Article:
Get Creative Outdoors is a campaign and festival that invites people to try something creative in the open air. It’s supported by the BBC and a dynamic group of cultural and environmental organisations from across the UK, and runs from July to September 2021.
Last Chance to Paint
971 (13%) of the 7615 species found in England, that have been assessed, are currently threatened with extinction from Great Britain
UK wildlife plays a vital role in the maintenance of soil health, pollination, and other essential ecosystem services on which we all rely.
Wildlife around the world is under threat due to human actions, including habitat destruction, pollution, human-wildlife conflict, a growing population and climate change.
We are encouraging you to go outside into your garden, park, beach or local nature reserve and see what wildlife you can see and paint. Be it common or rare, each individual is helping to maintain the environment for the benefit of us all.
“I love painting seagulls, they are so fun, quirky, comical and add a sense of scale and space to my paintings. I paint the essence of the seagull, the basic elements and celebrate nature in this way. Herring gulls are fantastic birds and have quite a reputation, but did you know that their nesting sites have disappeared, our seas have been depleted of fish, and food sources have dwindled. These gulls, once so ubiquitous, so noisily present, are now on the Red List of threatened species”
We want children and adults to go outside and get creative by painting UK wildlife.
Where & What do I paint?
We spend a lot of time talking about rainforests, oceans, plastic waste, climate change and biodiversity loss and it can all seem rather remote and potentially disconnected to the United Kingdom, but sadly the state of our own wildlife and natural habit is in crisis too. We want to celebrate what we still have and to encourage you all to engage with the issues at home as well as abroad. Many of our species are now endangered with many on the red list.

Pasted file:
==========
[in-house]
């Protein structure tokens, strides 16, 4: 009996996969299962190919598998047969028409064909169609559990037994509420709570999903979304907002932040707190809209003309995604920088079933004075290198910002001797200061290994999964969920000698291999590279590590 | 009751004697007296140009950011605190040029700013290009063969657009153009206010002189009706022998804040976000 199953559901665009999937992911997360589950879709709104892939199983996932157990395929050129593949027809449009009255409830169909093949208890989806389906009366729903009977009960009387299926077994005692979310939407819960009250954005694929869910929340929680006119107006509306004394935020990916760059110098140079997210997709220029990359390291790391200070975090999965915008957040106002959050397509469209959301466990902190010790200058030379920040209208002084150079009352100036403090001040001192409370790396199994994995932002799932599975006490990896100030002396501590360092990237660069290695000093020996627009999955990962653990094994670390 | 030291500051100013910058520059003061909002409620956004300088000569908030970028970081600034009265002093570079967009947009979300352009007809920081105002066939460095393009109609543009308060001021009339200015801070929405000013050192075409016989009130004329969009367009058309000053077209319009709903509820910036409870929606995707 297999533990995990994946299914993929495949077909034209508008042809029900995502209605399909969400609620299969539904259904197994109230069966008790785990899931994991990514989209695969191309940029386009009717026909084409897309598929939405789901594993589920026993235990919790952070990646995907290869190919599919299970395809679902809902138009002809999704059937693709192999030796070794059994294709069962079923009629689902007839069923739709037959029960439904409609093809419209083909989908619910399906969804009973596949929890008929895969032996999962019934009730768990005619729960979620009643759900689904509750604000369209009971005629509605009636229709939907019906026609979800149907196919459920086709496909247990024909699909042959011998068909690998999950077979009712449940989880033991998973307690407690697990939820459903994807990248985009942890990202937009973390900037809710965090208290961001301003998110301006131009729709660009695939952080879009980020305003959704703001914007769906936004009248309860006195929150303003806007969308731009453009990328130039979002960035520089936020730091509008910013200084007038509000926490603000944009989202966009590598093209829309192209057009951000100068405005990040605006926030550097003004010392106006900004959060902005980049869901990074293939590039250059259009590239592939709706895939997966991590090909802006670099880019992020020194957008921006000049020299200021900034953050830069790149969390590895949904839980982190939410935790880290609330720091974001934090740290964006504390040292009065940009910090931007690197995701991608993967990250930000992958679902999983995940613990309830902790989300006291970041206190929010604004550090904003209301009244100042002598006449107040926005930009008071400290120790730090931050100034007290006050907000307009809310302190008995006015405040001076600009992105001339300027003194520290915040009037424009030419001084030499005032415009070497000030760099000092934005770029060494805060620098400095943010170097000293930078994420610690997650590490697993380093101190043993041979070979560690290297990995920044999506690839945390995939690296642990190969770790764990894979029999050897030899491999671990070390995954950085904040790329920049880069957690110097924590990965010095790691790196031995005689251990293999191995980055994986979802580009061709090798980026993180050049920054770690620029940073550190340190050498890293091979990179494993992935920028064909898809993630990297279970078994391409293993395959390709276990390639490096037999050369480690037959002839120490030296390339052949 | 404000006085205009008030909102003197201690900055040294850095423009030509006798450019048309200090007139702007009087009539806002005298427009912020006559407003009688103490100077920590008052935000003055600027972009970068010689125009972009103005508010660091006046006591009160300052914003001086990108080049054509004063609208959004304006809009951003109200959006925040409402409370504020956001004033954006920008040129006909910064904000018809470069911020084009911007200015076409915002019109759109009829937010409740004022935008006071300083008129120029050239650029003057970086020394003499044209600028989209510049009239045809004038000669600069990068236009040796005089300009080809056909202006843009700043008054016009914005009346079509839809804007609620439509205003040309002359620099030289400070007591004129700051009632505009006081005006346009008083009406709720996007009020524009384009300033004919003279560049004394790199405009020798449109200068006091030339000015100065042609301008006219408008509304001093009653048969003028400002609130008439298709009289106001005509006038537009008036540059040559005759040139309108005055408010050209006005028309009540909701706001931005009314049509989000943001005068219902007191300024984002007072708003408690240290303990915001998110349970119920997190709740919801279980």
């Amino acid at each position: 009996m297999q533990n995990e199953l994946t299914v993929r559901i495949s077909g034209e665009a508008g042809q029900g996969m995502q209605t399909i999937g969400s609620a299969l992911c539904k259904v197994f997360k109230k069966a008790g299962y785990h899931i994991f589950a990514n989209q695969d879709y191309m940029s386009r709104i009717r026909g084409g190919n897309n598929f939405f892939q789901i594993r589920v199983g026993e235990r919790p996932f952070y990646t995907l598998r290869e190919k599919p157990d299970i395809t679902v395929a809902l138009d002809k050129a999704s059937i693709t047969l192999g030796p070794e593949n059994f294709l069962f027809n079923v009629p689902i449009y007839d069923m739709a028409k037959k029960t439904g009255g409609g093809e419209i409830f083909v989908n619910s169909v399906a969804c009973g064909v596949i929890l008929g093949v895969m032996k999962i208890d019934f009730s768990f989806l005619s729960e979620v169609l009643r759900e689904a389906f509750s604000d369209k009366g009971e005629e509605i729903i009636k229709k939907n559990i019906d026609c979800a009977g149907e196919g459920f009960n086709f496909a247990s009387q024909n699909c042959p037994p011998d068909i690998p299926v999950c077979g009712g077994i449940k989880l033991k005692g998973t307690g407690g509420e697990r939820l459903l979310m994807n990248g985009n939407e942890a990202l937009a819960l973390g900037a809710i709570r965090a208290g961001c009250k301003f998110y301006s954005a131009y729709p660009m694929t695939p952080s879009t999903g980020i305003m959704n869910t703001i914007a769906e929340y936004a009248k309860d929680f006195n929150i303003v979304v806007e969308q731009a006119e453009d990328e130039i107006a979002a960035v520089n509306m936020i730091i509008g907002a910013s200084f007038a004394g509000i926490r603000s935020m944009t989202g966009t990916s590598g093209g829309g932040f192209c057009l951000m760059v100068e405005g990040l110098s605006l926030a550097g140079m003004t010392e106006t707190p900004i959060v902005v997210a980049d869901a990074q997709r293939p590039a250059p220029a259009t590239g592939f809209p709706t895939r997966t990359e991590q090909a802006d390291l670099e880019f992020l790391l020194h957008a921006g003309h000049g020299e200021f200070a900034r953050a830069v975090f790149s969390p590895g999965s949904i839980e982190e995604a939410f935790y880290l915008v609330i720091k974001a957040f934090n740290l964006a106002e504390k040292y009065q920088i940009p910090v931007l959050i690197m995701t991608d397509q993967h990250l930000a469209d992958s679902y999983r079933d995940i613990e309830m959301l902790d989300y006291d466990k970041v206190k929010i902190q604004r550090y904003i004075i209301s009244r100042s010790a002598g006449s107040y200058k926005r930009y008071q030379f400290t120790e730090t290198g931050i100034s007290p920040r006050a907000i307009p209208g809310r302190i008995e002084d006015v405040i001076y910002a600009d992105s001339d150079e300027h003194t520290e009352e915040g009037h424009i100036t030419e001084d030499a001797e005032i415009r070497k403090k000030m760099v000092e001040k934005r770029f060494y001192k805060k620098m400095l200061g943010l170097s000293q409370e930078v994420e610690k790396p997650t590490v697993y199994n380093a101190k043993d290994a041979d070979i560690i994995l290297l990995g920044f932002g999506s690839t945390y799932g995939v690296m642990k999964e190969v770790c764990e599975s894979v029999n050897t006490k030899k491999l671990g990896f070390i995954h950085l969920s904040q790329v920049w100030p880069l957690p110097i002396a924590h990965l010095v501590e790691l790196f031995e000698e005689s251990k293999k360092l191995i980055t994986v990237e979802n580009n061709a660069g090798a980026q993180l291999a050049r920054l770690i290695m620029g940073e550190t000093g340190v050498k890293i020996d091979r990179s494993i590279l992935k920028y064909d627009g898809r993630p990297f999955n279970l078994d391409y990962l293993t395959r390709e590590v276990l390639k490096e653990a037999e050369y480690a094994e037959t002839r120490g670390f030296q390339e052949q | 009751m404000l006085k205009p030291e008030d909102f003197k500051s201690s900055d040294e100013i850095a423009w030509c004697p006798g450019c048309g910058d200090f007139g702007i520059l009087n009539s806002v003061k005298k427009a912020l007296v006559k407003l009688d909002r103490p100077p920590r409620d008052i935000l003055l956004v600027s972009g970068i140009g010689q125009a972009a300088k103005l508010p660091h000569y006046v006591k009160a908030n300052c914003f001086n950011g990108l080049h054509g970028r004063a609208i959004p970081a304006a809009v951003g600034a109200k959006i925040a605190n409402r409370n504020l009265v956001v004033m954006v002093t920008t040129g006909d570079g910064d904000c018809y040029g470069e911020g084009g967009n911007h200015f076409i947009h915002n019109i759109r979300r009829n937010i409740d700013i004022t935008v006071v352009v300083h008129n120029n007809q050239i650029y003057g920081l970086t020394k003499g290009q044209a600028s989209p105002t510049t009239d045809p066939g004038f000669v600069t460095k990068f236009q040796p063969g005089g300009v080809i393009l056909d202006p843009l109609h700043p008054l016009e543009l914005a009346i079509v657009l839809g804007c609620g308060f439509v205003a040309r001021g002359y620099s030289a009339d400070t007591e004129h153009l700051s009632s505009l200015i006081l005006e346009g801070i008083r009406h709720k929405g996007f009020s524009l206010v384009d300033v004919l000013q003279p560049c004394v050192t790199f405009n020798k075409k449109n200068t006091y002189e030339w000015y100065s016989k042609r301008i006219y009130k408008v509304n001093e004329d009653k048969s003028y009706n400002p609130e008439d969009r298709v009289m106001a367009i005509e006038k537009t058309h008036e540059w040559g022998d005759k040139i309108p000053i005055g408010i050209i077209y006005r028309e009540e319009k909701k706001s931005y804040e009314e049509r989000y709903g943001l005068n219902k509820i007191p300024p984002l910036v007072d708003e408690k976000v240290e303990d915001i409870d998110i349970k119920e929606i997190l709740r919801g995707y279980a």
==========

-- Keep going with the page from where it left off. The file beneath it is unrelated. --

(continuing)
Red is the highest regional conservation priority, with species needing urgent action.
Species is globally threatened.
Historical population decline in UK during 1800–1995.
Severe (at least 50%) decline in UK breeding population over last 25 years, or longer-term period (the entire period used for assessments since the first Birds of Conservation Concern review, starting in 1969).
Severe (at least 50%) contraction of UK breeding range over last 25 years, or the longer-term period.
Everywhere! Wildlife is all around us, you can spot insects, birds and butterflies and study them wherever you are. If you have driven anywhere recently you might have noticed how few insects there are nowadays on the car's windscreen in the summer, insects are in crisis and this risks breaking the food chain. We need to really start to respond to the climate and biodiversity crisis in our own back yard and this 'Get Creative' activity aims to raise awareness by focusing on our amazing wildlife. You can paint from life or from photographs. The animals and birds we have listed above are some great examples you could study, draw and paint.
John Dyer's Top Art Tips
"You can do a beautiful study drawing or painting, but you can also do as I do and aim to capture the essence of your subject within its habitat. Look at the main elements that really define your subject, I have managed to really simplify seagulls and I take this approach with all the wildlife I paint. In the painting below 'Sea Holly and Skylarks, Holywell Bay' I have included a lot of wildlife that I love, seagulls, skylarks, moths and butterflies. All of this is set within the theatre of the landscape. This is my approach to creating art that not only represents what my subject looks like, but what I feel about it too."
Watch a short video of John painting a pair of macaws, as part of Born Free’s first school webinar, to give you an idea how he builds his paintings. Starting with the background, then adding the main blocks of colour and finally adding in the details – allowing the painting to dry between each layer.
"There is an innocence and freshness to John Dyer's art that follows a tradition in Cornwall that includes the work of Alfred Wallis, Christopher Wood, Fred Yates and Bryan Pearce. Rather than trying to record what he sees, John sets out to capture the 'essence' of his subject. The 'essence' of seagulls, cats, dogs, bobbing boats, or exploding fireworks communicate far more strongly through John's brushstrokes than they would if drawn more traditionally." Director of Falmouth Art Gallery.
Share your Art
Let's show the world your art and your connection to the natural world. Please post your finished paintings on social media for the world to see and link us in so we can share your creations too.
Last Chance to Paint